Perhaps you love hoppy beers and want to try something different. Wine Spot (2271 Lee Road Cleveland Heights 44118) is hosting a not only a nice lineup of Green Flash beers, but two employees from the brewery to tell you all about what you are trying. The best advise on beer is to make certain the event as a whole, beyond say that one adjunct tweaked variant you really want to try, is appealing. Kegs get lost in shipping or get killed while you were look for parking. Then again, sometimes surprise beers show up that never made the marketing materials. Cleveland Beer Week is that more enjoyable when I look for events whose theme or whole lineup of beers appeals, rather than the ones that are merely people queued up for a small sample of the beer of the moment.
In the end, these events are a gathering of people. A city’s week long beer party is an opportunity to meet up with old friends, and to make new ones. Smaller events are great for the latter because you often have an opportunity to interact directly with the folks that help make Cleveland such a great beer city. Beer industry people are a marvelous lot. To put up with everyone from the guy demanding a particular InBev adjunct lager when none is to be had, to the geek/hoarder at full on Beanie-Baby-Mom levels of tickers addiction, losing it when bartenders have the audacity to continue serving customers before climbing a ladder to take down the listing of a kicked keg. Brewers, the “beer guy” at grocery stores and wine shops, bartenders, cooks, chocolatiers, distributors, and beer nerds all can be found making the rounds during the cities celebration of all things craft beer.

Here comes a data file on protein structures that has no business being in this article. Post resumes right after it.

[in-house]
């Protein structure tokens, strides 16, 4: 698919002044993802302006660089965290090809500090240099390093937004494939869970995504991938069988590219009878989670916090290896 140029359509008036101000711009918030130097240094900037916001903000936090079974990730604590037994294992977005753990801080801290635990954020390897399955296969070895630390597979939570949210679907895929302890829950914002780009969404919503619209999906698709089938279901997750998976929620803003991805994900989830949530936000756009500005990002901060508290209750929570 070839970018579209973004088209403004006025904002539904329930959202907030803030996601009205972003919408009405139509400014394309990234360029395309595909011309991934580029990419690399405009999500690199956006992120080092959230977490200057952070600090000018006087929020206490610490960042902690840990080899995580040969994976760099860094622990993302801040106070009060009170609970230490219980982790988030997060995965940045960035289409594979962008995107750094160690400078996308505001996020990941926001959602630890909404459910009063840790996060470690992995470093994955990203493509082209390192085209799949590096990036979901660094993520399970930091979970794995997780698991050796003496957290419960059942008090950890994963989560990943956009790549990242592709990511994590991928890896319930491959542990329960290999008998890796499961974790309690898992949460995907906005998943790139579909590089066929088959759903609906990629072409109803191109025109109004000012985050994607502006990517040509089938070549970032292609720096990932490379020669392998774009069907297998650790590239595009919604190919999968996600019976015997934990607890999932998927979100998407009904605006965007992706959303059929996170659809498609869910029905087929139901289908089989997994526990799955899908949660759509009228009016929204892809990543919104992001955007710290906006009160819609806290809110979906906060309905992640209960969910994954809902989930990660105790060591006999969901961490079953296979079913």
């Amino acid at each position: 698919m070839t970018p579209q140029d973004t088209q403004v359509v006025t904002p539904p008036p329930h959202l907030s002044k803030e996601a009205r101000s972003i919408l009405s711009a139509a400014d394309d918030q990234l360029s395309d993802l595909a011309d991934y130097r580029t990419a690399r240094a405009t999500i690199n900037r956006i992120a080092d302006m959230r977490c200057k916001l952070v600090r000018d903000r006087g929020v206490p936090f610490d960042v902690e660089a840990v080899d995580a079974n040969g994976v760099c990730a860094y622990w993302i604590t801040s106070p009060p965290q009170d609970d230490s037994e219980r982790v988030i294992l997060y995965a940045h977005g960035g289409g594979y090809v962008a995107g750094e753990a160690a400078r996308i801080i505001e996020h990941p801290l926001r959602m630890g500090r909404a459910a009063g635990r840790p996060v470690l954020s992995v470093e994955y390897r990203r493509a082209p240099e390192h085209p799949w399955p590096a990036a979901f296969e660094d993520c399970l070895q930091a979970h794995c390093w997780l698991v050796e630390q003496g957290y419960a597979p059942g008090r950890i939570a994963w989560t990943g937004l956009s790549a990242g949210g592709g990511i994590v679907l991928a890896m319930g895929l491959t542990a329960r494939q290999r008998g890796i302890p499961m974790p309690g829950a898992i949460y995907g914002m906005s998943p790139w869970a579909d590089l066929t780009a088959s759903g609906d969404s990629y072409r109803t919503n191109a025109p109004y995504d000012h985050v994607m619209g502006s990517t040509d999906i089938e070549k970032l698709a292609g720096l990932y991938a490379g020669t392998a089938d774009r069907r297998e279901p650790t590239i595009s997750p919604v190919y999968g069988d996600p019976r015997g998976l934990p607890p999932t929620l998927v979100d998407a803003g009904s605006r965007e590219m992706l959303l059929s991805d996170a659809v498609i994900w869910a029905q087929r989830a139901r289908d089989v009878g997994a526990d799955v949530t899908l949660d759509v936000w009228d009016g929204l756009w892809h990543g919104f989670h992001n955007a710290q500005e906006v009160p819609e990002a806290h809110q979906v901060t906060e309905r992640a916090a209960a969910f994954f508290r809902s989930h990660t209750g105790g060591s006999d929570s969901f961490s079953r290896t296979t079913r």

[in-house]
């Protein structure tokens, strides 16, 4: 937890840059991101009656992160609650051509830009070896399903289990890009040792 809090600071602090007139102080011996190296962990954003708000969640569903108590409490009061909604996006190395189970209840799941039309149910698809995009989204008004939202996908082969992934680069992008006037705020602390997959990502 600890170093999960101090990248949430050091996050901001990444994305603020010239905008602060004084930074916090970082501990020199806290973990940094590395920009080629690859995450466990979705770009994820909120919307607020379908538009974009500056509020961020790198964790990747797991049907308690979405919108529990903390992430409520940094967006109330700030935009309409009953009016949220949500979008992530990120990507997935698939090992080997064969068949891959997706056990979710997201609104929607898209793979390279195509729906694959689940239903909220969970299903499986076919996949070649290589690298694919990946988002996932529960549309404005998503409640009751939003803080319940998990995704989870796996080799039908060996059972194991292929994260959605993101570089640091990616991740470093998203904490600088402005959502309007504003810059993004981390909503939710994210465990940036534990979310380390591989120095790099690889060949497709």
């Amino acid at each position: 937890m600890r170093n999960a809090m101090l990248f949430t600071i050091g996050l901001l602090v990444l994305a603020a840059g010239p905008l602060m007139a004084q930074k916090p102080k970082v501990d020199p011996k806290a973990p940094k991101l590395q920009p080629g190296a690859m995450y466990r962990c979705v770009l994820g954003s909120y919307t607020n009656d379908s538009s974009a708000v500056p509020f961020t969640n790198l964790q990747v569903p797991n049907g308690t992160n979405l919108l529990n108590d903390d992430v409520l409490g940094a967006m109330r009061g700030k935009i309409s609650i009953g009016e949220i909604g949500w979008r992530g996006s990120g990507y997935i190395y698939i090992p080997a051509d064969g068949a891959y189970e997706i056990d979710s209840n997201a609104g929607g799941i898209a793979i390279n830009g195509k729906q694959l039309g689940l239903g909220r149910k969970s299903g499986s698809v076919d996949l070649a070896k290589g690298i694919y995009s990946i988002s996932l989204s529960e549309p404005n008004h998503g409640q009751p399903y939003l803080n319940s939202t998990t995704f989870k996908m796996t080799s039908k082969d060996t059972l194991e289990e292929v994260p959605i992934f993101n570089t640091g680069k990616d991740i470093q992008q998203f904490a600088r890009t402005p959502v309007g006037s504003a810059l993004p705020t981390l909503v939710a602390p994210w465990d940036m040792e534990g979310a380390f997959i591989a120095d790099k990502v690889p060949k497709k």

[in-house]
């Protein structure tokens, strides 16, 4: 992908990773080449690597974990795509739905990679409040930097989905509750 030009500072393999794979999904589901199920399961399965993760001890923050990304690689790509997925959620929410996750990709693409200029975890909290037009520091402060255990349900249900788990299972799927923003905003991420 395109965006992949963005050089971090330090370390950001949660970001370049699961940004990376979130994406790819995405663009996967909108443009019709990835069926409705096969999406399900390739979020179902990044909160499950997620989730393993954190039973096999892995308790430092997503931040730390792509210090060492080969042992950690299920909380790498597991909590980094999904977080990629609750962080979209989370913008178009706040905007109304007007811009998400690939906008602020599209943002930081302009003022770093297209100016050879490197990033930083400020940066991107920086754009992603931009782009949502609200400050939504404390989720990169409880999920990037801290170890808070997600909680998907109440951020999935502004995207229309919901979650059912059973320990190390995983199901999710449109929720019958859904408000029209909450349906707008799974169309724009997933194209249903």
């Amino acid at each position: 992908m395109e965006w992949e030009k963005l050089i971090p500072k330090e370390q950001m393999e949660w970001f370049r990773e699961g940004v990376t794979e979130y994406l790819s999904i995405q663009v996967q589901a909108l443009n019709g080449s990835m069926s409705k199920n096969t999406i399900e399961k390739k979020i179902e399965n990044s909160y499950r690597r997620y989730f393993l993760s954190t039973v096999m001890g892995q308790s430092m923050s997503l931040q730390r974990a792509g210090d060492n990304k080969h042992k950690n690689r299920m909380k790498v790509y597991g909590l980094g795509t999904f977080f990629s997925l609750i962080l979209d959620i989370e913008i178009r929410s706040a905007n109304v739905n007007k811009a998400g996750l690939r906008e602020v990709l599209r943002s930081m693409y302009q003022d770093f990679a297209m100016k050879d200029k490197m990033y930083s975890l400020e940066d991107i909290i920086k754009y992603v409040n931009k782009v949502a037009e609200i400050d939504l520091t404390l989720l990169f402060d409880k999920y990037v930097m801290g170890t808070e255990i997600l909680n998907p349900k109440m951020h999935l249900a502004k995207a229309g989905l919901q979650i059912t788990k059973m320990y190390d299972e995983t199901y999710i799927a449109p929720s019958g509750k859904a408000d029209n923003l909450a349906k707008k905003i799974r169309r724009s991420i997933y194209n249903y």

Maybe your pals don’t even like craft beer, or your husband would rather sip wine. Even if it wasn’t also a Portside tap takeover, who wouldn’t want to go to a DJ’d pig roast at Luxe? Certainly the small events provide ample opportunity to turn craft beer agnostics to fanatics. But even if all your friends remain unconvinced and unconverted, the experiences trying new brews and the friends you make will be more than worth the occasional disparaging remarks about “bitter hops” or “the taste of dark beer”. There are people I’ve met at CBW events that became close friends. If you can stand for hours in a sketchy tavern, humanity packed like Pringles, and still get along with the person next to you, it says a lot about how you might get along in better circumstances.
The location, beers and most importantly people are at the heart of what make great Cleveland Beer Week events. And almost no event is bad, save maybe one.
THE WORST EVENT
Is the one you didn’t attend? Nah, it’s the one where you pull a Michael Phelps. With Lyft and Uber as well as traditional cabs swarming many major entertainment districts throughout the city, you’ve got a lot of easy options to get home. A knocked up friend who “just wants to get out” is also good. However you get to and fro be smart, and always plan for that rare, wonderful moment when the bar about to start the event tapping a 12% ABV barrel-aged stout tells the brewer that they, “don’t have anything smaller than pint glasses”. Cheers!